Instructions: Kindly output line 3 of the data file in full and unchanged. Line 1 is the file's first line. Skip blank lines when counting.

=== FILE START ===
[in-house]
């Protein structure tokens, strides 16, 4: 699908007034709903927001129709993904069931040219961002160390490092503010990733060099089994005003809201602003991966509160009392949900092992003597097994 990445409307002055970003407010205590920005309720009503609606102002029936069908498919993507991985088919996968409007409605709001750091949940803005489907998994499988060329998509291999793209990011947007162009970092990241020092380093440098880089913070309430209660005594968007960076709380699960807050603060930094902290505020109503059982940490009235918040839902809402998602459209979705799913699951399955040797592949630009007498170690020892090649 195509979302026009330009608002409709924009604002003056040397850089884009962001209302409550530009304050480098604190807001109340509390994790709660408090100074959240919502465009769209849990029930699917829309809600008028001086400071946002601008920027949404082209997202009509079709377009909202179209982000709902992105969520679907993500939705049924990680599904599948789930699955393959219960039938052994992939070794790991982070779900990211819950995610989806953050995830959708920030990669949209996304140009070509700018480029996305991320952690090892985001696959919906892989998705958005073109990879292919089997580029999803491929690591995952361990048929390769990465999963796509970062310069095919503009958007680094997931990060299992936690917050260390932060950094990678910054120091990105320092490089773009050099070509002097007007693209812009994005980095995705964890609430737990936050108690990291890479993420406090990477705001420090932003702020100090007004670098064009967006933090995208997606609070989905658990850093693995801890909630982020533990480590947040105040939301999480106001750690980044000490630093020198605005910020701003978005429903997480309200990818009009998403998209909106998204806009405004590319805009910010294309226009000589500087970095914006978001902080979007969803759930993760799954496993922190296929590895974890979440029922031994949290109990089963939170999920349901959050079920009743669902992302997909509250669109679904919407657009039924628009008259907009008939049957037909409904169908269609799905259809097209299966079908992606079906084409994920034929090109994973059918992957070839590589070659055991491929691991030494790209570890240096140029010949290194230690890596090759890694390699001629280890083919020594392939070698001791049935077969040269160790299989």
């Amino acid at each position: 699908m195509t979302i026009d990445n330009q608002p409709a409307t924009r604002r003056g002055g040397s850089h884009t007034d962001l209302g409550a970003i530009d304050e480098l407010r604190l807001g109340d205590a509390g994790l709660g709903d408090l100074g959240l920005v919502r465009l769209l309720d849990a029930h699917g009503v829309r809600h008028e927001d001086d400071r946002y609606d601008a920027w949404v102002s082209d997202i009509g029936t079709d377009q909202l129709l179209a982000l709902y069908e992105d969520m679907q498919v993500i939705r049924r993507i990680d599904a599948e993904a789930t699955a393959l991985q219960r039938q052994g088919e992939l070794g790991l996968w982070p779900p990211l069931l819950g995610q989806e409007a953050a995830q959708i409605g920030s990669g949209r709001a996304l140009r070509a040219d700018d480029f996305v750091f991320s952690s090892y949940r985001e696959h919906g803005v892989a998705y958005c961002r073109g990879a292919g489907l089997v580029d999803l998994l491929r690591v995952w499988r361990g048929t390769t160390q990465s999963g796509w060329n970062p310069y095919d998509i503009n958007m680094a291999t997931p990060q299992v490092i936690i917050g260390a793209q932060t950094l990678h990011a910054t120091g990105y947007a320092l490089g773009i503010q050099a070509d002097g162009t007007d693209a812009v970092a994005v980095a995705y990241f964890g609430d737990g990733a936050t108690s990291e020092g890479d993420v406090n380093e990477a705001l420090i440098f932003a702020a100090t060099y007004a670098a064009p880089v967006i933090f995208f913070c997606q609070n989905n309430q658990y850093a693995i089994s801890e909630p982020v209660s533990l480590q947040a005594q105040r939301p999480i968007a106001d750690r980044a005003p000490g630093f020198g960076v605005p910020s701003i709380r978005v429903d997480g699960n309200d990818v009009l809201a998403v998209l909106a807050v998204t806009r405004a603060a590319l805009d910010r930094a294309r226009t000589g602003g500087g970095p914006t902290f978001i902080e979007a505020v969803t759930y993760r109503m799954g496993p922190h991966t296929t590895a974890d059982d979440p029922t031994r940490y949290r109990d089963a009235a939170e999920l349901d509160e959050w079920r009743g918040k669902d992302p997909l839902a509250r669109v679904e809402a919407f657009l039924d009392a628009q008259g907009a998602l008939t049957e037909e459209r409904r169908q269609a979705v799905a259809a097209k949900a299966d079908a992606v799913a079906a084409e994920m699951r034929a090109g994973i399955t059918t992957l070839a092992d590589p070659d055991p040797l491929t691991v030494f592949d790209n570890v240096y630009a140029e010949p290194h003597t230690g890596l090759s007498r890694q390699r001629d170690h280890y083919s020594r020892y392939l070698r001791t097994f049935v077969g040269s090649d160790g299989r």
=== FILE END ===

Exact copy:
């Amino acid at each position: 699908m195509t979302i026009d990445n330009q608002p409709a409307t924009r604002r003056g002055g040397s850089h884009t007034d962001l209302g409550a970003i530009d304050e480098l407010r604190l807001g109340d205590a509390g994790l709660g709903d408090l100074g959240l920005v919502r465009l769209l309720d849990a029930h699917g009503v829309r809600h008028e927001d001086d400071r946002y609606d601008a920027w949404v102002s082209d997202i009509g029936t079709d377009q909202l129709l179209a982000l709902y069908e992105d969520m679907q498919v993500i939705r049924r993507i990680d599904a599948e993904a789930t699955a393959l991985q219960r039938q052994g088919e992939l070794g790991l996968w982070p779900p990211l069931l819950g995610q989806e409007a953050a995830q959708i409605g920030s990669g949209r709001a996304l140009r070509a040219d700018d480029f996305v750091f991320s952690s090892y949940r985001e696959h919906g803005v892989a998705y958005c961002r073109g990879a292919g489907l089997v580029d999803l998994l491929r690591v995952w499988r361990g048929t390769t160390q990465s999963g796509w060329n970062p310069y095919d998509i503009n958007m680094a291999t997931p990060q299992v490092i936690i917050g260390a793209q932060t950094l990678h990011a910054t120091g990105y947007a320092l490089g773009i503010q050099a070509d002097g162009t007007d693209a812009v970092a994005v980095a995705y990241f964890g609430d737990g990733a936050t108690s990291e020092g890479d993420v406090n380093e990477a705001l420090i440098f932003a702020a100090t060099y007004a670098a064009p880089v967006i933090f995208f913070c997606q609070n989905n309430q658990y850093a693995i089994s801890e909630p982020v209660s533990l480590q947040a005594q105040r939301p999480i968007a106001d750690r980044a005003p000490g630093f020198g960076v605005p910020s701003i709380r978005v429903d997480g699960n309200d990818v009009l809201a998403v998209l909106a807050v998204t806009r405004a603060a590319l805009d910010r930094a294309r226009t000589g602003g500087g970095p914006t902290f978001i902080e979007a505020v969803t759930y993760r109503m799954g496993p922190h991966t296929t590895a974890d059982d979440p029922t031994r940490y949290r109990d089963a009235a939170e999920l349901d509160e959050w079920r009743g918040k669902d992302p997909l839902a509250r669109v679904e809402a919407f657009l039924d009392a628009q008259g907009a998602l008939t049957e037909e459209r409904r169908q269609a979705v799905a259809a097209k949900a299966d079908a992606v799913a079906a084409e994920m699951r034929a090109g994973i399955t059918t992957l070839a092992d590589p070659d055991p040797l491929t691991v030494f592949d790209n570890v240096y630009a140029e010949p290194h003597t230690g890596l090759s007498r890694q390699r001629d170690h280890y083919s020594r020892y392939l070698r001791t097994f049935v077969g040269s090649d160790g299989r």